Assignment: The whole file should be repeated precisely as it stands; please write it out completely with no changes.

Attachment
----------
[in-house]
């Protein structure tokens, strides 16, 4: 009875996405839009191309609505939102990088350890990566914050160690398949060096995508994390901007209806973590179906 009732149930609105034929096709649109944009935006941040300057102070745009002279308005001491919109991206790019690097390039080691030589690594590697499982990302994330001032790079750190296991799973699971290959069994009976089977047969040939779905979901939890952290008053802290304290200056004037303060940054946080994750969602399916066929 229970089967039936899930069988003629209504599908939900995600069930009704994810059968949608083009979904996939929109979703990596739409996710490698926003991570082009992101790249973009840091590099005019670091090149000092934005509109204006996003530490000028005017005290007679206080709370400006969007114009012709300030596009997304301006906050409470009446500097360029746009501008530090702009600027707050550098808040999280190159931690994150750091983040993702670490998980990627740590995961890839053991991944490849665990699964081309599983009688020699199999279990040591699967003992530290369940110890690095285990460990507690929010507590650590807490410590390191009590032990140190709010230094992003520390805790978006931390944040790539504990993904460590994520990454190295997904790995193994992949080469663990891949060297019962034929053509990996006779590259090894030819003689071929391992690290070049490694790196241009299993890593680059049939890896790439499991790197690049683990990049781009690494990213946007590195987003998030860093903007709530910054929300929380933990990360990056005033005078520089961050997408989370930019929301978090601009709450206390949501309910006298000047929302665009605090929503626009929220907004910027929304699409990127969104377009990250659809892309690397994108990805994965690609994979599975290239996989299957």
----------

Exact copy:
[in-house]
């Protein structure tokens, strides 16, 4: 009875996405839009191309609505939102990088350890990566914050160690398949060096995508994390901007209806973590179906 009732149930609105034929096709649109944009935006941040300057102070745009002279308005001491919109991206790019690097390039080691030589690594590697499982990302994330001032790079750190296991799973699971290959069994009976089977047969040939779905979901939890952290008053802290304290200056004037303060940054946080994750969602399916066929 229970089967039936899930069988003629209504599908939900995600069930009704994810059968949608083009979904996939929109979703990596739409996710490698926003991570082009992101790249973009840091590099005019670091090149000092934005509109204006996003530490000028005017005290007679206080709370400006969007114009012709300030596009997304301006906050409470009446500097360029746009501008530090702009600027707050550098808040999280190159931690994150750091983040993702670490998980990627740590995961890839053991991944490849665990699964081309599983009688020699199999279990040591699967003992530290369940110890690095285990460990507690929010507590650590807490410590390191009590032990140190709010230094992003520390805790978006931390944040790539504990993904460590994520990454190295997904790995193994992949080469663990891949060297019962034929053509990996006779590259090894030819003689071929391992690290070049490694790196241009299993890593680059049939890896790439499991790197690049683990990049781009690494990213946007590195987003998030860093903007709530910054929300929380933990990360990056005033005078520089961050997408989370930019929301978090601009709450206390949501309910006298000047929302665009605090929503626009929220907004910027929304699409990127969104377009990250659809892309690397994108990805994965690609994979599975290239996989299957």